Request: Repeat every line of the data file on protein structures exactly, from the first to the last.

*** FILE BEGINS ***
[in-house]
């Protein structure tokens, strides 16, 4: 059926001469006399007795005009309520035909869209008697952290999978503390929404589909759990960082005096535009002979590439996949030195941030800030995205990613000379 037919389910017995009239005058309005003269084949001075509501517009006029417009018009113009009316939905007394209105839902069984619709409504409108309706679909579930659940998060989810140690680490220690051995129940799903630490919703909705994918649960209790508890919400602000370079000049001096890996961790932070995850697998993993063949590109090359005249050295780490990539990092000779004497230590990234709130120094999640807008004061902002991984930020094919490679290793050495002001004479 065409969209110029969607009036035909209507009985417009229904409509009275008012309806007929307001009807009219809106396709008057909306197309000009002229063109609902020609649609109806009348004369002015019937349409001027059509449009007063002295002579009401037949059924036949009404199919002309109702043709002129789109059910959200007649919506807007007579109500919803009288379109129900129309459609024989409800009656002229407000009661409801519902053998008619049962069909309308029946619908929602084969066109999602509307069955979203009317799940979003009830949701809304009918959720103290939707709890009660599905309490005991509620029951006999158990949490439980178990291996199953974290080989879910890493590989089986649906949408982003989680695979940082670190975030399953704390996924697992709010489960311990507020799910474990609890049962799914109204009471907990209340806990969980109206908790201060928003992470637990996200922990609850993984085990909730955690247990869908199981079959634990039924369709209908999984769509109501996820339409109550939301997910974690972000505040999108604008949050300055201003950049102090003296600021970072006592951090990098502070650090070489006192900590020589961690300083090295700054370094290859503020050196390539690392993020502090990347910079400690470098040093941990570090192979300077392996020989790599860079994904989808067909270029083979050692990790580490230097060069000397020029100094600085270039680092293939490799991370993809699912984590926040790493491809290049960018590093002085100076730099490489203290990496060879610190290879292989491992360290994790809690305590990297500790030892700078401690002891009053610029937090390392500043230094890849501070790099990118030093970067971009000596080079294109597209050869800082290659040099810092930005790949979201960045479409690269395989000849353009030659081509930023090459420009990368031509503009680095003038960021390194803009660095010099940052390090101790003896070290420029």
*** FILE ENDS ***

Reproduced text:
[in-house]
């Protein structure tokens, strides 16, 4: 059926001469006399007795005009309520035909869209008697952290999978503390929404589909759990960082005096535009002979590439996949030195941030800030995205990613000379 037919389910017995009239005058309005003269084949001075509501517009006029417009018009113009009316939905007394209105839902069984619709409504409108309706679909579930659940998060989810140690680490220690051995129940799903630490919703909705994918649960209790508890919400602000370079000049001096890996961790932070995850697998993993063949590109090359005249050295780490990539990092000779004497230590990234709130120094999640807008004061902002991984930020094919490679290793050495002001004479 065409969209110029969607009036035909209507009985417009229904409509009275008012309806007929307001009807009219809106396709008057909306197309000009002229063109609902020609649609109806009348004369002015019937349409001027059509449009007063002295002579009401037949059924036949009404199919002309109702043709002129789109059910959200007649919506807007007579109500919803009288379109129900129309459609024989409800009656002229407000009661409801519902053998008619049962069909309308029946619908929602084969066109999602509307069955979203009317799940979003009830949701809304009918959720103290939707709890009660599905309490005991509620029951006999158990949490439980178990291996199953974290080989879910890493590989089986649906949408982003989680695979940082670190975030399953704390996924697992709010489960311990507020799910474990609890049962799914109204009471907990209340806990969980109206908790201060928003992470637990996200922990609850993984085990909730955690247990869908199981079959634990039924369709209908999984769509109501996820339409109550939301997910974690972000505040999108604008949050300055201003950049102090003296600021970072006592951090990098502070650090070489006192900590020589961690300083090295700054370094290859503020050196390539690392993020502090990347910079400690470098040093941990570090192979300077392996020989790599860079994904989808067909270029083979050692990790580490230097060069000397020029100094600085270039680092293939490799991370993809699912984590926040790493491809290049960018590093002085100076730099490489203290990496060879610190290879292989491992360290994790809690305590990297500790030892700078401690002891009053610029937090390392500043230094890849501070790099990118030093970067971009000596080079294109597209050869800082290659040099810092930005790949979201960045479409690269395989000849353009030659081509930023090459420009990368031509503009680095003038960021390194803009660095010099940052390090101790003896070290420029």